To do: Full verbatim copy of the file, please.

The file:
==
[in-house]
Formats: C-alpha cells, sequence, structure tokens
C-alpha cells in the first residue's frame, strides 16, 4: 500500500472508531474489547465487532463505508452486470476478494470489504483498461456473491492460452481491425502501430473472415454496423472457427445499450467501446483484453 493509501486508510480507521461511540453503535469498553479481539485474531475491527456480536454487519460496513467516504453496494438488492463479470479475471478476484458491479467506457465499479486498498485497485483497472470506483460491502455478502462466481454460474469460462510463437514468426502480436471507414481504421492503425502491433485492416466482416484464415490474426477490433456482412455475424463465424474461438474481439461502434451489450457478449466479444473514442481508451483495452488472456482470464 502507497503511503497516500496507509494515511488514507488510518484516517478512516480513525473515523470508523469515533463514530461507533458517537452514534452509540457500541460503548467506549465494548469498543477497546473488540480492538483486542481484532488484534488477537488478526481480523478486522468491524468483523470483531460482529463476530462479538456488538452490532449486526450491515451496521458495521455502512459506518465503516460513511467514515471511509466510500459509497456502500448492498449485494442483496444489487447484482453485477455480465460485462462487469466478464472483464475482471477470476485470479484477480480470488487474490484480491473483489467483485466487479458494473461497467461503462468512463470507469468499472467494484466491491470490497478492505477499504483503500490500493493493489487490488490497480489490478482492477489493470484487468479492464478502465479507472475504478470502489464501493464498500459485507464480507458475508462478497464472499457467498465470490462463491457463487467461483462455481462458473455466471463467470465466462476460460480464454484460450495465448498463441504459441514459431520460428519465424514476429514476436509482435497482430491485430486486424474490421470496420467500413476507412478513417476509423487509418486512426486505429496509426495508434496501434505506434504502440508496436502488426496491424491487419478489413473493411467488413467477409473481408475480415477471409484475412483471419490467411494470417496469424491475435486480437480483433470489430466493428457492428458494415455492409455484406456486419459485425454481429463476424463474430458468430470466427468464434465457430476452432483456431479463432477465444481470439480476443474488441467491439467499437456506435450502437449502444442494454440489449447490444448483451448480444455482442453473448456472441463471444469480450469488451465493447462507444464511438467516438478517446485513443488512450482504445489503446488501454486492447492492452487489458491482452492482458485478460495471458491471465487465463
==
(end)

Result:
[in-house]
Formats: C-alpha cells, sequence, structure tokens
C-alpha cells in the first residue's frame, strides 16, 4: 500500500472508531474489547465487532463505508452486470476478494470489504483498461456473491492460452481491425502501430473472415454496423472457427445499450467501446483484453 493509501486508510480507521461511540453503535469498553479481539485474531475491527456480536454487519460496513467516504453496494438488492463479470479475471478476484458491479467506457465499479486498498485497485483497472470506483460491502455478502462466481454460474469460462510463437514468426502480436471507414481504421492503425502491433485492416466482416484464415490474426477490433456482412455475424463465424474461438474481439461502434451489450457478449466479444473514442481508451483495452488472456482470464 502507497503511503497516500496507509494515511488514507488510518484516517478512516480513525473515523470508523469515533463514530461507533458517537452514534452509540457500541460503548467506549465494548469498543477497546473488540480492538483486542481484532488484534488477537488478526481480523478486522468491524468483523470483531460482529463476530462479538456488538452490532449486526450491515451496521458495521455502512459506518465503516460513511467514515471511509466510500459509497456502500448492498449485494442483496444489487447484482453485477455480465460485462462487469466478464472483464475482471477470476485470479484477480480470488487474490484480491473483489467483485466487479458494473461497467461503462468512463470507469468499472467494484466491491470490497478492505477499504483503500490500493493493489487490488490497480489490478482492477489493470484487468479492464478502465479507472475504478470502489464501493464498500459485507464480507458475508462478497464472499457467498465470490462463491457463487467461483462455481462458473455466471463467470465466462476460460480464454484460450495465448498463441504459441514459431520460428519465424514476429514476436509482435497482430491485430486486424474490421470496420467500413476507412478513417476509423487509418486512426486505429496509426495508434496501434505506434504502440508496436502488426496491424491487419478489413473493411467488413467477409473481408475480415477471409484475412483471419490467411494470417496469424491475435486480437480483433470489430466493428457492428458494415455492409455484406456486419459485425454481429463476424463474430458468430470466427468464434465457430476452432483456431479463432477465444481470439480476443474488441467491439467499437456506435450502437449502444442494454440489449447490444448483451448480444455482442453473448456472441463471444469480450469488451465493447462507444464511438467516438478517446485513443488512450482504445489503446488501454486492447492492452487489458491482452492482458485478460495471458491471465487465463